“What’s wrong with the world?” She asked. Uh. Kids, they always ask the most profound question, but they never patiently wait for an answer.
I didn’t know where to start. And frankly, I just wanted her to finish her breakfast, so that I could get done with my chores at home.
Despite finishing each task in order, her question kept nagging me. Kids, hmmm… I wondered.
As I entered her room, I saw her drink milk from her sipper. Just as I started cleaning the room she distracted me with the same question. What can you and most importantly how does one explain something like this?
Then I wondered if wars etc., was something you’d tell a child. But I decided to go ahead with my lecture anyway.
“When people sympathise with you, because you belong to the same religion, that’s what’s wrong with the world. When there is “brotherhood” based solely on the God you worship, that’s what’s wrong with the world. When the life of a human depends on the religion they belong to, that’s what’s wrong with the world,” I didn’t stop there.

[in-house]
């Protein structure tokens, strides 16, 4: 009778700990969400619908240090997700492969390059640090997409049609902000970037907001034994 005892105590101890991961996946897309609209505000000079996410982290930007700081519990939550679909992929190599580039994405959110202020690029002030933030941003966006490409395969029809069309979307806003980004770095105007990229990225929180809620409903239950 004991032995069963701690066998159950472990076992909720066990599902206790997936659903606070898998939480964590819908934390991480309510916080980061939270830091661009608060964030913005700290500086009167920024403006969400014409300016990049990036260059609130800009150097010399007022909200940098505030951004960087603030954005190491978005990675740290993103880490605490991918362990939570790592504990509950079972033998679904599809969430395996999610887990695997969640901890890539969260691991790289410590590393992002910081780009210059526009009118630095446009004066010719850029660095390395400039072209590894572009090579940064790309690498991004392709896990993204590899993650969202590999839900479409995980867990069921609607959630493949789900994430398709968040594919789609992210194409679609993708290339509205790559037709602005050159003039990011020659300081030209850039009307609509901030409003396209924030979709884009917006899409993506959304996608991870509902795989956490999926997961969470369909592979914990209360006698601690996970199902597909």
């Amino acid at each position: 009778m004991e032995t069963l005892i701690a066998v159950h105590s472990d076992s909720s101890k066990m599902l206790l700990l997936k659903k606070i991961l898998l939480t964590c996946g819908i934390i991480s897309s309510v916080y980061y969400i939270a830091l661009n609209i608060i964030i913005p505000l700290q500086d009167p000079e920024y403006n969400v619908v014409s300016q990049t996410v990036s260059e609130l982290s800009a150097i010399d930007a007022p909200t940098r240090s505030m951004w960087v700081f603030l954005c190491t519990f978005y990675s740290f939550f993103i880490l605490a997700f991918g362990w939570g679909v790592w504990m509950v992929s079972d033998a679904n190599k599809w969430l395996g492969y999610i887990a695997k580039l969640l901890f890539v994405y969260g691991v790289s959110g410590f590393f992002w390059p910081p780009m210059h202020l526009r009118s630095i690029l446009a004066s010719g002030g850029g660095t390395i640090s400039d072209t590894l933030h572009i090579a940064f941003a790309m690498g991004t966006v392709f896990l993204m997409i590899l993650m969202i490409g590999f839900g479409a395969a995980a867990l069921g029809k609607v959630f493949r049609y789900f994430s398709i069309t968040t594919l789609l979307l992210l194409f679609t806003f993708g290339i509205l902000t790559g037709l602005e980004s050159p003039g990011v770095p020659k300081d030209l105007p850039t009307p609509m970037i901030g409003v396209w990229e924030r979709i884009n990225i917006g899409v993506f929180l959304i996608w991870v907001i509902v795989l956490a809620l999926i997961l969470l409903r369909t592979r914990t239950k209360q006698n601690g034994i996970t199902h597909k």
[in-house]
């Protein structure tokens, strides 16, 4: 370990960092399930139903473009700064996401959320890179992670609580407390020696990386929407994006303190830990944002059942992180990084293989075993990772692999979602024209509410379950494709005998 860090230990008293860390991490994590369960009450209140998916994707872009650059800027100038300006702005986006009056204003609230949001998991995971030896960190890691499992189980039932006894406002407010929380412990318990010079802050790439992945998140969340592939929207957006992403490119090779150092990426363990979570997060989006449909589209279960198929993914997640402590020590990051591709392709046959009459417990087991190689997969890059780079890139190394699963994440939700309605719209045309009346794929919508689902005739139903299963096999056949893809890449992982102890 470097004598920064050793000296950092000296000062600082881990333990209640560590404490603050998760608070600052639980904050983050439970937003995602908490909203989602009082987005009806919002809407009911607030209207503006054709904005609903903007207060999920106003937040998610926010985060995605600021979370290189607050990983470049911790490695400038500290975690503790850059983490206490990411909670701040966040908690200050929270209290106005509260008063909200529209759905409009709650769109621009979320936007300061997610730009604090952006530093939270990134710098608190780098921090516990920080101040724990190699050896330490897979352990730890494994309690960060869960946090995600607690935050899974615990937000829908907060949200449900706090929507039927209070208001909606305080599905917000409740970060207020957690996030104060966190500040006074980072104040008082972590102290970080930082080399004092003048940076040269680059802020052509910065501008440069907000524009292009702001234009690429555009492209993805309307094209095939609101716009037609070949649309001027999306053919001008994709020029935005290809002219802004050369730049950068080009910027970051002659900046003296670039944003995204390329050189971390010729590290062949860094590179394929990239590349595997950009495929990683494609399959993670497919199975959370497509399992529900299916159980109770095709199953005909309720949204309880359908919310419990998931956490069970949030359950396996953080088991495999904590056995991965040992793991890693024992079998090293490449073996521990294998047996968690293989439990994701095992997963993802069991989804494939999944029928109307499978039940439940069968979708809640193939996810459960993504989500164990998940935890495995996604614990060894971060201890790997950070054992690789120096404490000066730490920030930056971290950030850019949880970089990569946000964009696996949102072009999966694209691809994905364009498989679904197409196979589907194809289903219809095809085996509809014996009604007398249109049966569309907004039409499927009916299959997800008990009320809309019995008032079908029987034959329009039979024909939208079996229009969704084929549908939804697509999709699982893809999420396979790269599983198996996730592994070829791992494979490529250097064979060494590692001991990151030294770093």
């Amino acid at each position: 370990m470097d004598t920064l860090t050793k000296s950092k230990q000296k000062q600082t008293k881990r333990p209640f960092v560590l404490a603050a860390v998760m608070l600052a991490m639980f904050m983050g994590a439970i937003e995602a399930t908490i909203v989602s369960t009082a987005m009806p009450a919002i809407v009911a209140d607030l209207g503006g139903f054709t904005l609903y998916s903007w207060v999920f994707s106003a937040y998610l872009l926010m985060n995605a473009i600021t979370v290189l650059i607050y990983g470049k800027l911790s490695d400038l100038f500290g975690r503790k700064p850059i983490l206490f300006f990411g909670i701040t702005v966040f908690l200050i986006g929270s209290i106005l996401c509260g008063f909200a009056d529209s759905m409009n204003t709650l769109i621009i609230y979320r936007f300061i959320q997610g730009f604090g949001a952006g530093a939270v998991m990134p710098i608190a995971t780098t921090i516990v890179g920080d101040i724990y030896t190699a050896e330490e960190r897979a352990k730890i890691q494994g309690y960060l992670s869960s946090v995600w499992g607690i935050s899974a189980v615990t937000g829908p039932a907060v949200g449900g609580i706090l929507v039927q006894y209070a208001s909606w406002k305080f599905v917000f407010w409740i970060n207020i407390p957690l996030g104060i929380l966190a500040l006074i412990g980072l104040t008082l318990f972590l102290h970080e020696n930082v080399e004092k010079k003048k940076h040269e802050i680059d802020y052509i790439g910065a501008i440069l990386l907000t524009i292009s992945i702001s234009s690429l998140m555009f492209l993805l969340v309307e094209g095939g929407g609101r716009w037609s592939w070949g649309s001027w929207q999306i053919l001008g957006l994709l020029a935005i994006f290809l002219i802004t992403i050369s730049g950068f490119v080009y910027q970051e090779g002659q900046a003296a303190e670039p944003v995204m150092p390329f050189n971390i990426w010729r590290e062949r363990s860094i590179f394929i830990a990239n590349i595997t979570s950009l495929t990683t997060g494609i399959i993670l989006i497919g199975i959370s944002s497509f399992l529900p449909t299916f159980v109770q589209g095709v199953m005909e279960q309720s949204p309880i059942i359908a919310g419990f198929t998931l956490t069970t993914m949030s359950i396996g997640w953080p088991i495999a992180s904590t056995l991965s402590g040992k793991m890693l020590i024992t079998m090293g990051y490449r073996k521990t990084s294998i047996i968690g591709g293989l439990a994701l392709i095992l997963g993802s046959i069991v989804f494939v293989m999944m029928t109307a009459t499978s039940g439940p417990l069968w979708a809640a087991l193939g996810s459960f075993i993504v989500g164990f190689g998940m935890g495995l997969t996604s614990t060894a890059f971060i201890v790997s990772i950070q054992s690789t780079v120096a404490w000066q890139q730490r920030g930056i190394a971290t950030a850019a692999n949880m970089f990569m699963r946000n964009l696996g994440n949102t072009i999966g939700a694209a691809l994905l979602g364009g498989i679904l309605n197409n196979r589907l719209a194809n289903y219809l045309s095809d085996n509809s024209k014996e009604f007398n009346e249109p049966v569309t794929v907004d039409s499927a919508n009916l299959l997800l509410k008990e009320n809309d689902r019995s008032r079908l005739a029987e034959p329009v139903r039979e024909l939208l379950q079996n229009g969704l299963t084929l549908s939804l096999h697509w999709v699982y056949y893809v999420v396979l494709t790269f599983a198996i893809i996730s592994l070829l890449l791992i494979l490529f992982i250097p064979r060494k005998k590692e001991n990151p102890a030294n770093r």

I kept talking and she looked at me with the genuine interest that only a child could gather. “Religion might be the one thing that binds most us, but we’ve also managed to make it the one that puts up walls. So, no I can’t tell you what’s wrong with the world, because there isn’t one thing that’s wrong! There are a hundred things!”
“But… but…” She faintly mumbled. As she rubbed her eyes, making no attempt to stifle a yawn, I felt very proud of myself. I might not be doing anything to make the world a better place, but hey! I’m talking about it. Isn’t that enough?
Anyway, I realised it was time for her afternoon nap and as I tucked her in her bed and began to walk away, she asked me again, “What’s wrong with the world?”
As I turned towards her, slightly annoyed, I saw pointing at something with her tiny finger.
“What is wrong with the world,” she asked again, this time pointing at the broken globe that lay on the floor.